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  • 1705.00007

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Galaxy Zoo: finding offset discs and bars in SDSS galaxies

Research output: Contribution to journalJournal articlepeer-review

  • Sandor J. Kruk
  • Chris J. Lintott
  • Brooke D. Simmons
  • Steven P. Bamford
  • Carolin N. Cardamone
  • Lucy Fortson
  • Ross E. Hart
  • Boris Häußler
  • Karen L. Masters
  • Robert C. Nichol
  • Kevin Schawinski
  • Rebecca J. Smethurst
<mark>Journal publication date</mark>11/08/2017
<mark>Journal</mark>Monthly Notices of the Royal Astronomical Society
Issue number3
Number of pages11
Pages (from-to)3363-3373
Publication StatusPublished
<mark>Original language</mark>English


We use multiwavelength Sloan Digital Sky Survey (SDSS) images and Galaxy Zoo morphologies to identify a sample of ∼270 late-type galaxies with an off-centre bar. We measure offsets in the range 0.2–2.5 kpc between the photometric centres of the stellar disc and stellar bar. The measured offsets correlate with global asymmetries of the galaxies, with those with largest offsets showing higher lopsidedness. These findings are in good agreement with predictions from simulations of dwarf–dwarf tidal interactions producing off-centre bars. We find that the majority of galaxies with off-centre bars are of Magellanic type, with a median mass of 109.6 M⊙, and 91 per cent of them having M⋆ < 3 × 1010 M⊙, the characteristic mass at which galaxies start having higher central concentrations attributed to the presence of bulges. We conduct a search for companions to test the hypothesis of tidal interactions, but find that a similar fraction of galaxies with offset bars have companions within 100 kpc as galaxies with centred bars. Although this may be due to the incompleteness of the SDSS spectroscopic survey at the faint end, alternative scenarios that give rise to offset bars such as interactions with dark companions or the effect of lopsided halo potentials should be considered. Future observations are needed to confirm possible low-mass companion candidates and to determine the shape of the dark matter halo, in order to find the explanation for the off-centre bars in these galaxies.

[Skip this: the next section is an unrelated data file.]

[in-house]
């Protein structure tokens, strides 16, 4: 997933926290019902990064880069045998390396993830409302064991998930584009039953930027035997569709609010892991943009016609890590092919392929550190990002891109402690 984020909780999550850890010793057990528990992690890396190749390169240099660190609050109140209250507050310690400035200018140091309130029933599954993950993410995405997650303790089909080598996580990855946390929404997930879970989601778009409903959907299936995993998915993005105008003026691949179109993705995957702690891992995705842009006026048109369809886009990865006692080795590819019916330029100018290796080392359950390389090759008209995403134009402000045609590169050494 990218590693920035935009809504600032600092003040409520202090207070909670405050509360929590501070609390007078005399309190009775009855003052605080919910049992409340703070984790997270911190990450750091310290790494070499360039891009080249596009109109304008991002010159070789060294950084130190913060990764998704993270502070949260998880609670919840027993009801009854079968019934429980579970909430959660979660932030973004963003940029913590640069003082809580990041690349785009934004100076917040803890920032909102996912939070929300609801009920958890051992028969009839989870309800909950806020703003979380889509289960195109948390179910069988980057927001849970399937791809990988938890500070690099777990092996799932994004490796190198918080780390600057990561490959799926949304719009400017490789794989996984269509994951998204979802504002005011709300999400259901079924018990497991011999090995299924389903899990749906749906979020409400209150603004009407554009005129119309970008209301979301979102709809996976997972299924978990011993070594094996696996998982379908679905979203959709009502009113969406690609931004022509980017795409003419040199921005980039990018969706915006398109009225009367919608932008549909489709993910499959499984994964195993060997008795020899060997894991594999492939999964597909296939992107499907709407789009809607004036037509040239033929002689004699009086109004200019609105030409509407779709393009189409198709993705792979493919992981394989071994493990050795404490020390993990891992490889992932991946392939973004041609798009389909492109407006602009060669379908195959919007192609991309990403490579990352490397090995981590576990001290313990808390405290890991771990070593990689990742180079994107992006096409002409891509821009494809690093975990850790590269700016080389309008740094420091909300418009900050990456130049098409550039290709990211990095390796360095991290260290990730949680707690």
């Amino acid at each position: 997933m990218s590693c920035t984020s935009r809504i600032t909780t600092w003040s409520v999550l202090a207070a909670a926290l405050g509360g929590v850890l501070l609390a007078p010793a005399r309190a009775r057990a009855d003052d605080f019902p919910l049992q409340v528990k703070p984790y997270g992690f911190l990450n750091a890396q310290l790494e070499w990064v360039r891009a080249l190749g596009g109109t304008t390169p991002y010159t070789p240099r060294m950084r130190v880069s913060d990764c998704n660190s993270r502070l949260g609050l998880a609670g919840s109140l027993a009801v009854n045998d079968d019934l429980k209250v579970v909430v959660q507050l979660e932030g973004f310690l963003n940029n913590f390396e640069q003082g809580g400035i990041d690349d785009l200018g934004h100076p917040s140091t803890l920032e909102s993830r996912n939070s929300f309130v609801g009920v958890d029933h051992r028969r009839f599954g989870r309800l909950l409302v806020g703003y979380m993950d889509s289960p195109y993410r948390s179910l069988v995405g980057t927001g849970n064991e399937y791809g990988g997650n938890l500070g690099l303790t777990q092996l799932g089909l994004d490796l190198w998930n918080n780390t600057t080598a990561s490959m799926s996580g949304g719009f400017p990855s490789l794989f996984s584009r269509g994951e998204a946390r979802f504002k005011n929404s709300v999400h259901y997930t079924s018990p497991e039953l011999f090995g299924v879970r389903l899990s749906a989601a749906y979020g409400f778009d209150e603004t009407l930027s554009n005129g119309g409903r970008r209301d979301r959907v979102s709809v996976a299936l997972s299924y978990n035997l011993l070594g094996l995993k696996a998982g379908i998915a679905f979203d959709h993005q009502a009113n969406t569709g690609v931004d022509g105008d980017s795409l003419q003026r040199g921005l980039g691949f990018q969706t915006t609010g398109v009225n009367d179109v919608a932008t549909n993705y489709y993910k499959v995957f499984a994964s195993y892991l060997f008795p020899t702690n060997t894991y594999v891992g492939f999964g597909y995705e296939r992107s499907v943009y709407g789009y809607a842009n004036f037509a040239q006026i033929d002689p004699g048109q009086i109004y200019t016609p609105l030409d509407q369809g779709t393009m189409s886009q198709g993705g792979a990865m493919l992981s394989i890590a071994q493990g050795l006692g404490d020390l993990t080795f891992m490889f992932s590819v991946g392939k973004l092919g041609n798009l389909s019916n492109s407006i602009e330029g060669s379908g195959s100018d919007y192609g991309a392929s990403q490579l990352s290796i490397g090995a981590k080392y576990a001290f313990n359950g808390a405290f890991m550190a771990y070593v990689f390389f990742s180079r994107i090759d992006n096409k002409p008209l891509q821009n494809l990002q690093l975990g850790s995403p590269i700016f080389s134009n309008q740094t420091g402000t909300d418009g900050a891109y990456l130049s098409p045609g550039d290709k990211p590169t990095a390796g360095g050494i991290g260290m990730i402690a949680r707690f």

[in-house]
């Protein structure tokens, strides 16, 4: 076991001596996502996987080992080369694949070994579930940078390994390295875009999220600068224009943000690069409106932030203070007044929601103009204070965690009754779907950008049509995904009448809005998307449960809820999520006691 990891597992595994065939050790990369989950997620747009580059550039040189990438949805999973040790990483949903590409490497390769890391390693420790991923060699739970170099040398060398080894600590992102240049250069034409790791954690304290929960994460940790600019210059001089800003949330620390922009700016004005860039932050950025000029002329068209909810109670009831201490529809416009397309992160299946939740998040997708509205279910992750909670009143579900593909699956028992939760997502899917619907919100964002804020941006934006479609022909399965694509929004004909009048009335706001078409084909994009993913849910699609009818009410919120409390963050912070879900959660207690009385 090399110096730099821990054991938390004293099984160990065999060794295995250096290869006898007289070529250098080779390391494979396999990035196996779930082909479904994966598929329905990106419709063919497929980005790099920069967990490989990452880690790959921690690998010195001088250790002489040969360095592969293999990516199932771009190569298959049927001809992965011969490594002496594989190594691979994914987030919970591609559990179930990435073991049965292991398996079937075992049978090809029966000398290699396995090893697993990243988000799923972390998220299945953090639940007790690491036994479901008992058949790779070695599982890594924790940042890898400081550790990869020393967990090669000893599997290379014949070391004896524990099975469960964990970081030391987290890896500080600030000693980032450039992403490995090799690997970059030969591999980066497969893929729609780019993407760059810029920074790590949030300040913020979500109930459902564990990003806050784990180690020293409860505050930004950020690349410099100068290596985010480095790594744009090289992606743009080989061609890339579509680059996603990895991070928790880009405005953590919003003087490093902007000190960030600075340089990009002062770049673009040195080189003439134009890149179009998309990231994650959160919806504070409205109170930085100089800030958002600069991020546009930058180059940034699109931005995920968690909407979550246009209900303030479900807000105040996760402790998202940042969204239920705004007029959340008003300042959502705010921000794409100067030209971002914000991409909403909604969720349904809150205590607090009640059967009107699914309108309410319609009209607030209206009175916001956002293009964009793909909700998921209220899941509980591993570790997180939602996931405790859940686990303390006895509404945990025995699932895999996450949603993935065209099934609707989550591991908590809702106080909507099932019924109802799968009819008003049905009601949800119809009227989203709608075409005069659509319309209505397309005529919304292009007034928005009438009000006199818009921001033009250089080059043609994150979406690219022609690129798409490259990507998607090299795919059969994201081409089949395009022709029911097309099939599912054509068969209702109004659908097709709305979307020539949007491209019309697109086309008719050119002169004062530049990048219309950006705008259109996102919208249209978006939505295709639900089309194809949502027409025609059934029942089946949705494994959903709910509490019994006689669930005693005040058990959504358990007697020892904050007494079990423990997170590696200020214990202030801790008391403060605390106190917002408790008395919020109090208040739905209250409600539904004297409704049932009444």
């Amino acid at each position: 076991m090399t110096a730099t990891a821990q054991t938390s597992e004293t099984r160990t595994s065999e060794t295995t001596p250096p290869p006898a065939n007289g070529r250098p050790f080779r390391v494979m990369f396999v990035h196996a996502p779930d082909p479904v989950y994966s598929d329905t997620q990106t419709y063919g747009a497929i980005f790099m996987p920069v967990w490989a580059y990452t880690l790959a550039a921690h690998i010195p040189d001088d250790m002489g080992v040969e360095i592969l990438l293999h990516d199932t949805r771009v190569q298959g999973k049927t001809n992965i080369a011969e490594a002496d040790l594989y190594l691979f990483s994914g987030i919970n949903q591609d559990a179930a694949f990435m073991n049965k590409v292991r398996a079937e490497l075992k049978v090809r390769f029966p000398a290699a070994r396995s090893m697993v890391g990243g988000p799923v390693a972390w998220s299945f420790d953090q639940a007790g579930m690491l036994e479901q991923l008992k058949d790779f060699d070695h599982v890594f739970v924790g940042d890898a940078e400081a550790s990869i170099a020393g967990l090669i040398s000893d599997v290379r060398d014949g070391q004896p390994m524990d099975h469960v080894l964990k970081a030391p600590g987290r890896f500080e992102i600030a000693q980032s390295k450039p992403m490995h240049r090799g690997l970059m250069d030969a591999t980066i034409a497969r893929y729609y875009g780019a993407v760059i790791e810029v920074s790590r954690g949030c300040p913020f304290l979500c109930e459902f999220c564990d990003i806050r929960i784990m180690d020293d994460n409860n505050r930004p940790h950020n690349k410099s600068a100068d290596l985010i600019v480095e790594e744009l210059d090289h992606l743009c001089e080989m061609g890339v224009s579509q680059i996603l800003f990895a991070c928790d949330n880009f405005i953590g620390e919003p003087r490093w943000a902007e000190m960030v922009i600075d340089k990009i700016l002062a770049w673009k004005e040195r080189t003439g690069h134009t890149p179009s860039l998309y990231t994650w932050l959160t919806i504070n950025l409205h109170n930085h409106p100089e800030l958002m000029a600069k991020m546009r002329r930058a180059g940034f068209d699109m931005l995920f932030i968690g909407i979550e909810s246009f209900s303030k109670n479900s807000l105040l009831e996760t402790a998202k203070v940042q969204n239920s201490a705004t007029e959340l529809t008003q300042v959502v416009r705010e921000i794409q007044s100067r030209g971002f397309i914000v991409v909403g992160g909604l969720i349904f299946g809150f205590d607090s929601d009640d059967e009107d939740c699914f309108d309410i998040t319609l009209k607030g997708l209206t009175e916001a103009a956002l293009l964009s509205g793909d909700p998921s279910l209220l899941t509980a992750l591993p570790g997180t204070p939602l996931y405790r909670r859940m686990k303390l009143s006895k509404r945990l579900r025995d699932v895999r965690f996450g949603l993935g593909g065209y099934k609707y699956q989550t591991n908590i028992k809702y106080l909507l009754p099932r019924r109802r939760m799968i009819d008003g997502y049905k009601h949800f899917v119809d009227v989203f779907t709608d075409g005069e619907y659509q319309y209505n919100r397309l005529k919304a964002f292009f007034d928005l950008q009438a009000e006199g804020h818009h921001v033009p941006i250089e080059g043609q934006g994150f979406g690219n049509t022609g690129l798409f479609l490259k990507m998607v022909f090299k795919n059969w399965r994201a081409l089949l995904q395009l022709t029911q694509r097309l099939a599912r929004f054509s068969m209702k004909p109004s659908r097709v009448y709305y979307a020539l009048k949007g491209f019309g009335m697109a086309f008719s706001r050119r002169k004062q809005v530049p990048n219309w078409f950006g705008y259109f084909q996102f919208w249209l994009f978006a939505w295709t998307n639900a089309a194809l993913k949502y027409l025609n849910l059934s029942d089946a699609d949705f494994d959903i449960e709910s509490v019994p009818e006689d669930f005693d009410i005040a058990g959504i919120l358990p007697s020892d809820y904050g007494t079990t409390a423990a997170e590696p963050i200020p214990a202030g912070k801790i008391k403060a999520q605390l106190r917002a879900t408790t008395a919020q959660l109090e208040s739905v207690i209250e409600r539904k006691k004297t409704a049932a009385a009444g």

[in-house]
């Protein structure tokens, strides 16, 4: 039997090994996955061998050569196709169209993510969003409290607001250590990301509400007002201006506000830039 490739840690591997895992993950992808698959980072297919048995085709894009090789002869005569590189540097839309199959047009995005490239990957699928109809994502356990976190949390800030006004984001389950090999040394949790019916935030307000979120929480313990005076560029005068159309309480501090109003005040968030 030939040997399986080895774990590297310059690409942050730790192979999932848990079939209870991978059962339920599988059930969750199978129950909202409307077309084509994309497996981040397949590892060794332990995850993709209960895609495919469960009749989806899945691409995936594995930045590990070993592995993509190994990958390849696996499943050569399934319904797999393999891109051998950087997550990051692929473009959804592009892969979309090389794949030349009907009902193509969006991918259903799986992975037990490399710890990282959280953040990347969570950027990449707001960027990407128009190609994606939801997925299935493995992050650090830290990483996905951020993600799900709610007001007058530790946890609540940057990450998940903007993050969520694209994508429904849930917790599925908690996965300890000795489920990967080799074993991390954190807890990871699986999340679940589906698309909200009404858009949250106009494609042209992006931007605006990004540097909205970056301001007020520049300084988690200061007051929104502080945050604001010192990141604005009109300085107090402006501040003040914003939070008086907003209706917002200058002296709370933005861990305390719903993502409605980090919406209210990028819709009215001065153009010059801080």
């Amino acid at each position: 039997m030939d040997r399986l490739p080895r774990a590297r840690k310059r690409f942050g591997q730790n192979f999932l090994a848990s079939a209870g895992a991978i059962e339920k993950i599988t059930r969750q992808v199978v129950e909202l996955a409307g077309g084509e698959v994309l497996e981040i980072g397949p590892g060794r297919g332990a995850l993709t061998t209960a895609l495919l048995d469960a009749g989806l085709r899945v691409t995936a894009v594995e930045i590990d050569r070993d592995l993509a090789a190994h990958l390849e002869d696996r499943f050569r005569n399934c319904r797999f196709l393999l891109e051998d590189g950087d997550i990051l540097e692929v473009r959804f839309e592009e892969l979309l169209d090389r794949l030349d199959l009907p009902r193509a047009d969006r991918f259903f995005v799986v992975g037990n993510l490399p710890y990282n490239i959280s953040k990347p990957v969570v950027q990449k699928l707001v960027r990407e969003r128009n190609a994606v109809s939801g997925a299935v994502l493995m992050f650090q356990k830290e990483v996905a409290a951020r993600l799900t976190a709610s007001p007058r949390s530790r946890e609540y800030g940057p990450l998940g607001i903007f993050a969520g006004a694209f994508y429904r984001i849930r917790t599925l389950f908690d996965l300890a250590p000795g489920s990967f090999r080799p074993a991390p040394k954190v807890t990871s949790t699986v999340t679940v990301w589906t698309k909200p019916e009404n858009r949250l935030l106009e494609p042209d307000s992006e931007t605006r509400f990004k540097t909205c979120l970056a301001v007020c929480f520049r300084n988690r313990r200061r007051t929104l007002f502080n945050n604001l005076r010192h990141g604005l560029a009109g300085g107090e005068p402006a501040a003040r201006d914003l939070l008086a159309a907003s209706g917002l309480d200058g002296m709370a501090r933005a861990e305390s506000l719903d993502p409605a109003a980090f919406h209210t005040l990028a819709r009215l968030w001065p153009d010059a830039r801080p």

Bibliographic note

This is a pre-copy-editing, author-produced PDF of an article accepted for publication in Monthly Notices of the Royal Astronomical Society following peer review